Prague is one of those cities, the kind that people dream of going to. It’s also an addictive place. As soon as you’re on your plane or train away from the city once your trip is over, you’re already planning your next visit. It just gets into your brain and heart, and never leaves.
There’s good reason for that. Prague is the capital of the Czech Republic, and is one most unique cities in Europe. It effortlessly blends its vast history with continually evolving arts, culture and food scenes. And you are going to love it.
Finding history in Prague is like shooting metaphorical fish in figurative barrel. If you’re shooting real fish in a real barrel, get help. The Old Town Square is the perfect place to absorb as much of that history as possible in one special place.
Key spots like the St. Nicholas Church, the Church of Our Lady before Týn, a medieval astronomical clock called Prague Orloj, and the Czech National Gallery in Kinský Palace are all here. Plus, the Christmas and Easter markets are reputedly legendary.
The Vltava is the longest river in the Czech Republic, and it quite naturally runs right through Prague. There are numerous stunning bridges running across the Vltava at various points in the city, and any one of them offers picturesque views.
Taking the time to enjoy Prague from the river can offer some interesting perspectives you might not otherwise get. Specifically, Old Town and New Town each claim a bank of the river, and the view of Prague Castle or Charles Bridge from a cruise are incomparable.
A big part of what make’s Prague such an incredible place to spend time is how much there is to do. The aforementioned Old Town Square is an important spot, and cruising the Vltava offers some great photo ops. But there is so much more.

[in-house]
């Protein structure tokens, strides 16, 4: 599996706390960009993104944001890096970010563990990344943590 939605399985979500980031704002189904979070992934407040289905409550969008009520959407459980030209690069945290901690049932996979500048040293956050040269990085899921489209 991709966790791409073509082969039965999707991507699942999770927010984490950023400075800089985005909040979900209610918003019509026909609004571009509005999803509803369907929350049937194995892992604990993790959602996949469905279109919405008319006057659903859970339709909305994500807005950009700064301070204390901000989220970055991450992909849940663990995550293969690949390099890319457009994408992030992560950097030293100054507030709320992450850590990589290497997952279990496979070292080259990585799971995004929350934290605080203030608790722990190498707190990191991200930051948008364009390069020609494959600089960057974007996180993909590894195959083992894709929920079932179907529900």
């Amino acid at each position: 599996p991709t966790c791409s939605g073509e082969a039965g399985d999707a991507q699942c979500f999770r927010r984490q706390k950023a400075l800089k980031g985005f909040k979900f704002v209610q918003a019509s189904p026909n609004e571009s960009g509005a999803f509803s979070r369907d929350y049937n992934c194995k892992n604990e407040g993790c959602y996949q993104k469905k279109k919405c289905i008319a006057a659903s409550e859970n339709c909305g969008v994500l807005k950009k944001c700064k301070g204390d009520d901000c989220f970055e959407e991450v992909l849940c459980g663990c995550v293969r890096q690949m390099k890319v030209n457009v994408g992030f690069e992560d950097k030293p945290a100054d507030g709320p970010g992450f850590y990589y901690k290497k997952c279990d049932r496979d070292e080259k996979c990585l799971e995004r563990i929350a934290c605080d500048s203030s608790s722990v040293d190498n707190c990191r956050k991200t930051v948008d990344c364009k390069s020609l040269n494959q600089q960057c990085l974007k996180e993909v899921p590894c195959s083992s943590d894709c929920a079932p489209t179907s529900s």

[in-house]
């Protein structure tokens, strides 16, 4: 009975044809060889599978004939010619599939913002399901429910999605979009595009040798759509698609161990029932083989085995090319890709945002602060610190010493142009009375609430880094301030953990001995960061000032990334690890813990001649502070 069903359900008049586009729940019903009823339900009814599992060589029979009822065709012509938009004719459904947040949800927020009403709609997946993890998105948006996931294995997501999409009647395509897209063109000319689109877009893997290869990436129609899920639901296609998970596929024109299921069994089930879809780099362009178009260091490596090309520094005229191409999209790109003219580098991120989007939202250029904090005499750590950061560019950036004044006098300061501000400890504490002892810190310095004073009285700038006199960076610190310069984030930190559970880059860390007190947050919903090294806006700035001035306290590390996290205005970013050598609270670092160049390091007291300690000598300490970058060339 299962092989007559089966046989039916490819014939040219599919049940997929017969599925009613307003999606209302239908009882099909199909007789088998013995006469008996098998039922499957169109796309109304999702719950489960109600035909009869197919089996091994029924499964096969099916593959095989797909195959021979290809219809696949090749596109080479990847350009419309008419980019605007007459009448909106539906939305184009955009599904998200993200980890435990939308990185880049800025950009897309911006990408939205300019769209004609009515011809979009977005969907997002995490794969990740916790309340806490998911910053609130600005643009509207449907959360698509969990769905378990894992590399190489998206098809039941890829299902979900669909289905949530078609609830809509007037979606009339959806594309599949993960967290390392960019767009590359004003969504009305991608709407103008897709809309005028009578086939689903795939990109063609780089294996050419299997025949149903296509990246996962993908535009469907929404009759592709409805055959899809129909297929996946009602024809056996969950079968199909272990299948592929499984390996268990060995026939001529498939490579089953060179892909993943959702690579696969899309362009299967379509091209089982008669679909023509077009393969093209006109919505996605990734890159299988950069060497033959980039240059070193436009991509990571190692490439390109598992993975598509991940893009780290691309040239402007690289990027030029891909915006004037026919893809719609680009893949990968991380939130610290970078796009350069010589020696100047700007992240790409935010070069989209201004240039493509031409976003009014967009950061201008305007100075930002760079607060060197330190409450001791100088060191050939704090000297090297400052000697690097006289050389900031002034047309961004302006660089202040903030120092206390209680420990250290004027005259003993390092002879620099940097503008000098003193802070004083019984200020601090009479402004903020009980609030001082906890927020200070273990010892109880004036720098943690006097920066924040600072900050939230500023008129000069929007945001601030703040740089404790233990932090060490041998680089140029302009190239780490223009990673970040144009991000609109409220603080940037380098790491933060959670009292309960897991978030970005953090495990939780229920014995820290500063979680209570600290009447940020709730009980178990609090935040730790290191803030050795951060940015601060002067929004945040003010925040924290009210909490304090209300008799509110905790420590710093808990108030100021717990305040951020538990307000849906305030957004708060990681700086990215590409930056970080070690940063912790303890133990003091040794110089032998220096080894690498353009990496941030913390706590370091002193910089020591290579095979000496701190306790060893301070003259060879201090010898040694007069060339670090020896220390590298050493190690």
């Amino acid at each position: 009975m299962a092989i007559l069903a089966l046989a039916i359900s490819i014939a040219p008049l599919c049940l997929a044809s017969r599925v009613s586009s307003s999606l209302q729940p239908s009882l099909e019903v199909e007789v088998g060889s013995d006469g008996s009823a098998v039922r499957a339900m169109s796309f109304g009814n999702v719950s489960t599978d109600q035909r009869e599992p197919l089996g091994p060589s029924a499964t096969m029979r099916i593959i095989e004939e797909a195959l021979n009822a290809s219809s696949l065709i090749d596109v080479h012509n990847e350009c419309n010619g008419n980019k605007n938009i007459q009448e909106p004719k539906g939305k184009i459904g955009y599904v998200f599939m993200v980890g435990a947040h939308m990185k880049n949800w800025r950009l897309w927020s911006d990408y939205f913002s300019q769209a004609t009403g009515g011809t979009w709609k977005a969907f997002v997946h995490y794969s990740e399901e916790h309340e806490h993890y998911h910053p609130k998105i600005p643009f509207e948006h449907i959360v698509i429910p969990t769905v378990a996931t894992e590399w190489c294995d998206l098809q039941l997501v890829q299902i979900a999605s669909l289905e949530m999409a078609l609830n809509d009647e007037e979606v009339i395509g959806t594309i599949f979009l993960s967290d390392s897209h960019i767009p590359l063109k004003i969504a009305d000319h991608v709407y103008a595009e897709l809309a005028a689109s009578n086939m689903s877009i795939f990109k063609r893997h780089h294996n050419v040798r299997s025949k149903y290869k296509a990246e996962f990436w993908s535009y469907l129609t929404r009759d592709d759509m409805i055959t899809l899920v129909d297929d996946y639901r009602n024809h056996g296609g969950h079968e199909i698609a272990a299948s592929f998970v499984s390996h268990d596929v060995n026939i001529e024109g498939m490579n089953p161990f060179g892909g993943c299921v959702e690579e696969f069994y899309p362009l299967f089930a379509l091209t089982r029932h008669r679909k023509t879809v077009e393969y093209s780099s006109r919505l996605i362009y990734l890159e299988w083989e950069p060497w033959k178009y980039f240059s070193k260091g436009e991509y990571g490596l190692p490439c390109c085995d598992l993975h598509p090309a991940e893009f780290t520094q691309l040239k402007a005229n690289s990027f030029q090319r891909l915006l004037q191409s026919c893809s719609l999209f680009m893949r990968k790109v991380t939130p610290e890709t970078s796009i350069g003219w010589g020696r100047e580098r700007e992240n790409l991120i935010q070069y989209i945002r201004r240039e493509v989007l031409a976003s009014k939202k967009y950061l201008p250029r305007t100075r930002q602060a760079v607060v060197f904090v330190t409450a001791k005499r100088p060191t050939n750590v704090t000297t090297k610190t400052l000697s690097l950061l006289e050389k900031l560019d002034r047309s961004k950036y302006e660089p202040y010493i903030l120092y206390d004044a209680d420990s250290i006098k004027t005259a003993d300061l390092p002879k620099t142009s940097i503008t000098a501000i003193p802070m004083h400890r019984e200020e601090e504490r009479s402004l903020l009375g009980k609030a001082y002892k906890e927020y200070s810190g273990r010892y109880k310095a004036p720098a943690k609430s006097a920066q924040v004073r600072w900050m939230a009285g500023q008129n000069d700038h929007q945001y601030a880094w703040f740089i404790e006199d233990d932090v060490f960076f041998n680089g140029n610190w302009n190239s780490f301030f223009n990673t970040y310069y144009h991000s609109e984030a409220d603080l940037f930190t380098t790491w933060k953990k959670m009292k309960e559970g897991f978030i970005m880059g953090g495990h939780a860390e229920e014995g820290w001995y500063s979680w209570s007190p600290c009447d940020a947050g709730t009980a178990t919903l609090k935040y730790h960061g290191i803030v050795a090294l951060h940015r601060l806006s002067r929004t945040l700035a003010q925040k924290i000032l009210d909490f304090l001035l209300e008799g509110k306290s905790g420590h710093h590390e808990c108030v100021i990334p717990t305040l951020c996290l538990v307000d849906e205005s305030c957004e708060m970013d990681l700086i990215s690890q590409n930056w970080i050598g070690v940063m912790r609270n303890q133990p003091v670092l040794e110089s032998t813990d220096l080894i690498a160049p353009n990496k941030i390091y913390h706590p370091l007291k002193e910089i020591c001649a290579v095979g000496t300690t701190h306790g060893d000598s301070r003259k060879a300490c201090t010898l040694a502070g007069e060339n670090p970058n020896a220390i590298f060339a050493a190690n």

Places like the Jewish Quarter, St. Vitus Cathedral, Golden Lane and the Lennon Wall draw in thousands of visitors a year for good reason. But there’s also so much to see by simply wandering the streets and taking the city in.
Malá Strana, aka Lesser Town or Little Town, is considered to be Prague’s most historic neighborhood. It dates back to the Middle Ages, with a surprising percentage of the layout and architecture is still evocative of that era.
Naturally, Malá Strana has its own landmarks to check out, like Petrin Tower and Wallenstein Garden. But a big reason to head to this area of the city is to shop, eat and drink in the many wonderful establishments that makes it so unique.
While this might not be something you think about when heading to Prague,this region is home to a variety of exceptional local producers. A great way to experience this side of the Czech Republic is by hitting up one of the many local farmers’ markets.
A key market that both locals and tourists seem to enjoy is the Farmers’ Market at Náplavka. Being right on the banks of the Vltava certainly doesn’t hurt the situation. It happens every Saturday, and features a stunning range of seasonal vegetables, cheeses and more.
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